The headline for youth workers from within the new Civil Society Strategy seems to be that the statutory guidance on provision of youth services will be reviewed and that the government “recognises the transformational impact that youth services and trained youth workers can have”.  The fact that youth work even features in a government Civil Society Strategy (notably not a dedicated Youth Strategy) is lauded by some as a victory.  Others seem to be recognising that this does not amount to the necessary support for youth work that the profession wishes to see.

We know through our own discussions with membership at IYW conference that priorities still include:

  • Funding for open access youth work.  The opening statement on youth services is that “The public funding of open access youth services has always been the responsibility of local authorities” – other political parties appear to disagree that this has to be the case.  Earlier this month the LGA suggested an alternative, recognising the need for integrated services for young people throughout their adolescence, all year round.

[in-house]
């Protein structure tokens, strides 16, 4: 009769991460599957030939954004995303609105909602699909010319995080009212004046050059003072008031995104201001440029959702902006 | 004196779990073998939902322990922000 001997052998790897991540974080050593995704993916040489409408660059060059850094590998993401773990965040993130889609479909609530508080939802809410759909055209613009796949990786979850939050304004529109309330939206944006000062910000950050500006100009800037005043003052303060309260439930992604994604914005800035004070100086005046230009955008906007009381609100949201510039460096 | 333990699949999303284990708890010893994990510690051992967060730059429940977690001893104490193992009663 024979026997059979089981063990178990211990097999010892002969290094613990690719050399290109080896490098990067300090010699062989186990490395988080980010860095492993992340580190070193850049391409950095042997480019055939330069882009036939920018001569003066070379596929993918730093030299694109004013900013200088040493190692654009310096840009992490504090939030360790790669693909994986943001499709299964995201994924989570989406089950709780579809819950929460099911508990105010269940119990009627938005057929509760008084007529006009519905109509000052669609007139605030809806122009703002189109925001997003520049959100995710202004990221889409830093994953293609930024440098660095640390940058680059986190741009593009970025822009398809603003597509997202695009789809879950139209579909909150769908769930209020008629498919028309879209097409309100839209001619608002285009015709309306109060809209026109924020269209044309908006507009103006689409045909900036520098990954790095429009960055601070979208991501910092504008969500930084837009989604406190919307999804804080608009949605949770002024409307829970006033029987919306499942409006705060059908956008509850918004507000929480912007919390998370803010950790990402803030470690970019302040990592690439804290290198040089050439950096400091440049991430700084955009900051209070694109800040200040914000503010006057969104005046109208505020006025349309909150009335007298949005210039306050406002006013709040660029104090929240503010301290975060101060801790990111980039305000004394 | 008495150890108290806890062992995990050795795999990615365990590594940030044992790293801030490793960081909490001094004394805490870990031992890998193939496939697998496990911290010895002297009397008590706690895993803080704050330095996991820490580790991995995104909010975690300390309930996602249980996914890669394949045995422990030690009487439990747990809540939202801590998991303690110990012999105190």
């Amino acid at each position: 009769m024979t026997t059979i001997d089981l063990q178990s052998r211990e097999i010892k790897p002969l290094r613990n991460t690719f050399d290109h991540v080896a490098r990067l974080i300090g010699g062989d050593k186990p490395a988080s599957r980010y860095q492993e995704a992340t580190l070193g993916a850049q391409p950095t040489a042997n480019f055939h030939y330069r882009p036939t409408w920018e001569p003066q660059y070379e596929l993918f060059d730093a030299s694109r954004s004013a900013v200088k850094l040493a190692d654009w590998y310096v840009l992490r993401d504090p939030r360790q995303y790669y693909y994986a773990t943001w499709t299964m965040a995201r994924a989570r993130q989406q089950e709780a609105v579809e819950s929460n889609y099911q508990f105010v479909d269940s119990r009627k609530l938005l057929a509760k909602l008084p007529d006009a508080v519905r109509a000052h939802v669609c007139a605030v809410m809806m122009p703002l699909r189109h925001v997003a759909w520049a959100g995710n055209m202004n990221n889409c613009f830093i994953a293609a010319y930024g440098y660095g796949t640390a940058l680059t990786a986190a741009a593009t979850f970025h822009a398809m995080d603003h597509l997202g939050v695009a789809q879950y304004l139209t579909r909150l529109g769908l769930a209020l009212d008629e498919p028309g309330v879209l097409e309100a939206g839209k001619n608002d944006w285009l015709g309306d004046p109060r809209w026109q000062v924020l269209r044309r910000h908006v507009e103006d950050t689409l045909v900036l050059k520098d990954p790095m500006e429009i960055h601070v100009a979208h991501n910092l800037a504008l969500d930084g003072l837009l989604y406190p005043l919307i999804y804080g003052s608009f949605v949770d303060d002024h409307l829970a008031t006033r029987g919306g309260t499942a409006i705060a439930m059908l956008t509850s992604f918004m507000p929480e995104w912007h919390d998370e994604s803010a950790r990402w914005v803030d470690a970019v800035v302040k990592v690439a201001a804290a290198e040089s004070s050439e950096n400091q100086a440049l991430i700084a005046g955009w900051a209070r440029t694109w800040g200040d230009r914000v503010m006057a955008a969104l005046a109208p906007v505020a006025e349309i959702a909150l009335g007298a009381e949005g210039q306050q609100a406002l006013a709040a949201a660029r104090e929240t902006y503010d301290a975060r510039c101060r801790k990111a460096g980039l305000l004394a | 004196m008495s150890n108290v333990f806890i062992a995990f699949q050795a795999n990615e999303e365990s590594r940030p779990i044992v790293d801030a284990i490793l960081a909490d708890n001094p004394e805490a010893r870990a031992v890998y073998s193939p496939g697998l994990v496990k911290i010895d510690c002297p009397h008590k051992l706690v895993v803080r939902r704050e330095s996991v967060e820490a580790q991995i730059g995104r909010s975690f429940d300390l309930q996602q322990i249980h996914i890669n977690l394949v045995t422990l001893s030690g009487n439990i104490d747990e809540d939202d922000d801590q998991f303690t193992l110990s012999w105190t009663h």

• Quality, professional youth work provision.  We would have liked to have seen ideological support for the youth workerregistration project to promote quality and safety in the workforce.
  • For Youth Work to sit in the Department for Education and be supported by a dedicated Youth Minister.  As set out as a priority in the IYW’s strategic plan.
  • Young People’s own priorities. The Make Your Mark consultation heard from close to one million young people in 2017.  They are still asking for votes at 16, a curriculum for life and cheaper transport – all things that could feature in a Civil Society Strategy but don’t.

We will continue to support Government to be ambitious for youth work and ambitious for young people, backed up by the weight of the collective understanding of our membership towards a place where all young people have access to high quality youth work provision.

The strategy is available online here: